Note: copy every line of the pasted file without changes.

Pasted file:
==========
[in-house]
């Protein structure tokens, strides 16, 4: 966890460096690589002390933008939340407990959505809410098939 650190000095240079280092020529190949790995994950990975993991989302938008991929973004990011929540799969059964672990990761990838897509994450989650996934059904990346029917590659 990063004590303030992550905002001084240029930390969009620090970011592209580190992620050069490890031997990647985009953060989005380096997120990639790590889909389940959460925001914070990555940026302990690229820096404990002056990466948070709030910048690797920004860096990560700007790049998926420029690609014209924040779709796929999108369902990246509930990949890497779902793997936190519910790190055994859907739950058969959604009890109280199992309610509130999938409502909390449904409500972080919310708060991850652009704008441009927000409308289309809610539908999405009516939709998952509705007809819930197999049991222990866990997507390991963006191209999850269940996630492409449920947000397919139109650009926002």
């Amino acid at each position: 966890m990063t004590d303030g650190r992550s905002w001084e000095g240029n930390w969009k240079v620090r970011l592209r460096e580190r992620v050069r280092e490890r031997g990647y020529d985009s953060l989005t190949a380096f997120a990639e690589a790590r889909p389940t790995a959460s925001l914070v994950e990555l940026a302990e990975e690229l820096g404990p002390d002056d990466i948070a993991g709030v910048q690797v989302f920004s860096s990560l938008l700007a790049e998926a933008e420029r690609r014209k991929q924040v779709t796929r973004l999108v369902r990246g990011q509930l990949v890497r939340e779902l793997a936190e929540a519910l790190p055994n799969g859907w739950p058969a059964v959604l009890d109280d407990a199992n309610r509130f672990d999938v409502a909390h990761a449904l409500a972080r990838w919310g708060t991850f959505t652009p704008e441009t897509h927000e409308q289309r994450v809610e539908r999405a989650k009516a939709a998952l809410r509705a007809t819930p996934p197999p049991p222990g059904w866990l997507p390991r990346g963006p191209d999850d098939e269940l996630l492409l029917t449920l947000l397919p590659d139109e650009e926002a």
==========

[in-house]
């Protein structure tokens, strides 16, 4: 966890460096690589002390933008939340407990959505809410098939 650190000095240079280092020529190949790995994950990975993991989302938008991929973004990011929540799969059964672990990761990838897509994450989650996934059904990346029917590659 990063004590303030992550905002001084240029930390969009620090970011592209580190992620050069490890031997990647985009953060989005380096997120990639790590889909389940959460925001914070990555940026302990690229820096404990002056990466948070709030910048690797920004860096990560700007790049998926420029690609014209924040779709796929999108369902990246509930990949890497779902793997936190519910790190055994859907739950058969959604009890109280199992309610509130999938409502909390449904409500972080919310708060991850652009704008441009927000409308289309809610539908999405009516939709998952509705007809819930197999049991222990866990997507390991963006191209999850269940996630492409449920947000397919139109650009926002």
């Amino acid at each position: 966890m990063t004590d303030g650190r992550s905002w001084e000095g240029n930390w969009k240079v620090r970011l592209r460096e580190r992620v050069r280092e490890r031997g990647y020529d985009s953060l989005t190949a380096f997120a990639e690589a790590r889909p389940t790995a959460s925001l914070v994950e990555l940026a302990e990975e690229l820096g404990p002390d002056d990466i948070a993991g709030v910048q690797v989302f920004s860096s990560l938008l700007a790049e998926a933008e420029r690609r014209k991929q924040v779709t796929r973004l999108v369902r990246g990011q509930l990949v890497r939340e779902l793997a936190e929540a519910l790190p055994n799969g859907w739950p058969a059964v959604l009890d109280d407990a199992n309610r509130f672990d999938v409502a909390h990761a449904l409500a972080r990838w919310g708060t991850f959505t652009p704008e441009t897509h927000e409308q289309r994450v809610e539908r999405a989650k009516a939709a998952l809410r509705a007809t819930p996934p197999p049991p222990g059904w866990l997507p390991r990346g963006p191209d999850d098939e269940l996630l492409l029917t449920l947000l397919p590659d139109e650009e926002a």